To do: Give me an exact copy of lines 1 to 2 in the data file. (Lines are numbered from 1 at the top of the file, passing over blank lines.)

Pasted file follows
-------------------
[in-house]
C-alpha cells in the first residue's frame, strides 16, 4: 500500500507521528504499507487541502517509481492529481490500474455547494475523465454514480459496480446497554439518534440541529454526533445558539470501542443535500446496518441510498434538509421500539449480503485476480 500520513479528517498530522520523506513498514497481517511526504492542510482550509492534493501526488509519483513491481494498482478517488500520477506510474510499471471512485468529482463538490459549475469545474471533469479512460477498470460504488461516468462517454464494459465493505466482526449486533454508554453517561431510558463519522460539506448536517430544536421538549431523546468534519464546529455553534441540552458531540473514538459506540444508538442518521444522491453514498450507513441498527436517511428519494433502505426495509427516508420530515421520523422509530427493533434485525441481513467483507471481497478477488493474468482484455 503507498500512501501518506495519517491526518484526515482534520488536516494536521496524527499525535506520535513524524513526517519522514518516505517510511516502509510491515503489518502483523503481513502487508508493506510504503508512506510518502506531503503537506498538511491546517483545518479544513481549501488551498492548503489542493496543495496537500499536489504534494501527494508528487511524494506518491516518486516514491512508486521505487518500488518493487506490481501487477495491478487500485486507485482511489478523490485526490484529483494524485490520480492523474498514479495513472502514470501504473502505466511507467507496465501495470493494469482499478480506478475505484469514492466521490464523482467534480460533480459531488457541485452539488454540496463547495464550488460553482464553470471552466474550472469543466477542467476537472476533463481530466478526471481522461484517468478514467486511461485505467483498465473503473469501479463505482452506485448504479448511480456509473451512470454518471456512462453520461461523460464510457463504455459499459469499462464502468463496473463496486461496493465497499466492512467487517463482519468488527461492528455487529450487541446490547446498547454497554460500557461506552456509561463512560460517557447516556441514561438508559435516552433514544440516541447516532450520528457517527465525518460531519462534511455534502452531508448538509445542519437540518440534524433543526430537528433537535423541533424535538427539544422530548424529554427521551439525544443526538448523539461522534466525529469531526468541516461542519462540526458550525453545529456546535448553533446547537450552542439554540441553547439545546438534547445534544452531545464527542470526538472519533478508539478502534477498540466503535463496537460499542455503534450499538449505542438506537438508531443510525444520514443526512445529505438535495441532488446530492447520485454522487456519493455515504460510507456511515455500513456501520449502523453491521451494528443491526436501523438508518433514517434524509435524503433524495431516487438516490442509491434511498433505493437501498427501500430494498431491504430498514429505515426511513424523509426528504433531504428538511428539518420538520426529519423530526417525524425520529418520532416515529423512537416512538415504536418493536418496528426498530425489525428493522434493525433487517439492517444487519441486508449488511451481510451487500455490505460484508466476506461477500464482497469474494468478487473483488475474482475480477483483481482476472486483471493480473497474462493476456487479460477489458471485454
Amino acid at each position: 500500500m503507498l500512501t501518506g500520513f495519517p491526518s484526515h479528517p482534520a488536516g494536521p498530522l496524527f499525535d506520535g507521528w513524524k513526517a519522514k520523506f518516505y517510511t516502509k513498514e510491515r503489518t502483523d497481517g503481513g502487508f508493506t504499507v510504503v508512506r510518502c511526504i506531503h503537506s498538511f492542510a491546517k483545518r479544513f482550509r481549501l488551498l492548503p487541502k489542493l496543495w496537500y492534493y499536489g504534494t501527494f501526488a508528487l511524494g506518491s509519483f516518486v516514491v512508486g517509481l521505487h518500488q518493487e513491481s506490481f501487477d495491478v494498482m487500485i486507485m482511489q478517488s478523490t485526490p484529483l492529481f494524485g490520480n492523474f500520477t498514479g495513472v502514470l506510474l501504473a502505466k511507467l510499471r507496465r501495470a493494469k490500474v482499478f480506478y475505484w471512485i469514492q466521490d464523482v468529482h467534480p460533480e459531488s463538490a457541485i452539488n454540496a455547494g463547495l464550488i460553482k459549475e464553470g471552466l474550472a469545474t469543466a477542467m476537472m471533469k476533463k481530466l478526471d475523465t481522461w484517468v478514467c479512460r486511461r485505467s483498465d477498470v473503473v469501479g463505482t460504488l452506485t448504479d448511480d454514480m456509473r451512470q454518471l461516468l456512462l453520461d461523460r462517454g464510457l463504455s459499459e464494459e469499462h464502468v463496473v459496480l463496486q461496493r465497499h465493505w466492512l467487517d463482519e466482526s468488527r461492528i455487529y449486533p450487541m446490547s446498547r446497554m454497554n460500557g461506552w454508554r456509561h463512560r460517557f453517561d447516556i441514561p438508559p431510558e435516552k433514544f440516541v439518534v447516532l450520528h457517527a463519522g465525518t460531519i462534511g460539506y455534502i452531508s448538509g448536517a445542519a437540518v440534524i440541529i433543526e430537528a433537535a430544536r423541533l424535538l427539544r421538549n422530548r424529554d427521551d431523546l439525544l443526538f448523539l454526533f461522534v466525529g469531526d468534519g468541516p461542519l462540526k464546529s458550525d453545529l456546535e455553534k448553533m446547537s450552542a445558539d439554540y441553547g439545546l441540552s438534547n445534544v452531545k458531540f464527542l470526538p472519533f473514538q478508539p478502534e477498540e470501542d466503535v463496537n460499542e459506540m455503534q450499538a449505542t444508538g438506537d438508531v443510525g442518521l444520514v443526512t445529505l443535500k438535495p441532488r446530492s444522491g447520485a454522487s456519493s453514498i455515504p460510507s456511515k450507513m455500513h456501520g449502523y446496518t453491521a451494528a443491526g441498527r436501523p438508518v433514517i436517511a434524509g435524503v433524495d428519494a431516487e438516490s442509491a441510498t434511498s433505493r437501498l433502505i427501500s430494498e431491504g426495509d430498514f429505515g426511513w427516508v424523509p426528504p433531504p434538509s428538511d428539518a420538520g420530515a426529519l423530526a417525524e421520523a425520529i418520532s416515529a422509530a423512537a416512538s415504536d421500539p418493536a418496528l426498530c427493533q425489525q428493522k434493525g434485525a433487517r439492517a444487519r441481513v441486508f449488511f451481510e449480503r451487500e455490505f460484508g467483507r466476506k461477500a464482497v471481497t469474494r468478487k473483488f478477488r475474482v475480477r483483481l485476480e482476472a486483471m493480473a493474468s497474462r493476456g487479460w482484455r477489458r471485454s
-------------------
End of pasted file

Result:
[in-house]
C-alpha cells in the first residue's frame, strides 16, 4: 500500500507521528504499507487541502517509481492529481490500474455547494475523465454514480459496480446497554439518534440541529454526533445558539470501542443535500446496518441510498434538509421500539449480503485476480 500520513479528517498530522520523506513498514497481517511526504492542510482550509492534493501526488509519483513491481494498482478517488500520477506510474510499471471512485468529482463538490459549475469545474471533469479512460477498470460504488461516468462517454464494459465493505466482526449486533454508554453517561431510558463519522460539506448536517430544536421538549431523546468534519464546529455553534441540552458531540473514538459506540444508538442518521444522491453514498450507513441498527436517511428519494433502505426495509427516508420530515421520523422509530427493533434485525441481513467483507471481497478477488493474468482484455 503507498500512501501518506495519517491526518484526515482534520488536516494536521496524527499525535506520535513524524513526517519522514518516505517510511516502509510491515503489518502483523503481513502487508508493506510504503508512506510518502506531503503537506498538511491546517483545518479544513481549501488551498492548503489542493496543495496537500499536489504534494501527494508528487511524494506518491516518486516514491512508486521505487518500488518493487506490481501487477495491478487500485486507485482511489478523490485526490484529483494524485490520480492523474498514479495513472502514470501504473502505466511507467507496465501495470493494469482499478480506478475505484469514492466521490464523482467534480460533480459531488457541485452539488454540496463547495464550488460553482464553470471552466474550472469543466477542467476537472476533463481530466478526471481522461484517468478514467486511461485505467483498465473503473469501479463505482452506485448504479448511480456509473451512470454518471456512462453520461461523460464510457463504455459499459469499462464502468463496473463496486461496493465497499466492512467487517463482519468488527461492528455487529450487541446490547446498547454497554460500557461506552456509561463512560460517557447516556441514561438508559435516552433514544440516541447516532450520528457517527465525518460531519462534511455534502452531508448538509445542519437540518440534524433543526430537528433537535423541533424535538427539544422530548424529554427521551439525544443526538448523539461522534466525529469531526468541516461542519462540526458550525453545529456546535448553533446547537450552542439554540441553547439545546438534547445534544452531545464527542470526538472519533478508539478502534477498540466503535463496537460499542455503534450499538449505542438506537438508531443510525444520514443526512445529505438535495441532488446530492447520485454522487456519493455515504460510507456511515455500513456501520449502523453491521451494528443491526436501523438508518433514517434524509435524503433524495431516487438516490442509491434511498433505493437501498427501500430494498431491504430498514429505515426511513424523509426528504433531504428538511428539518420538520426529519423530526417525524425520529418520532416515529423512537416512538415504536418493536418496528426498530425489525428493522434493525433487517439492517444487519441486508449488511451481510451487500455490505460484508466476506461477500464482497469474494468478487473483488475474482475480477483483481482476472486483471493480473497474462493476456487479460477489458471485454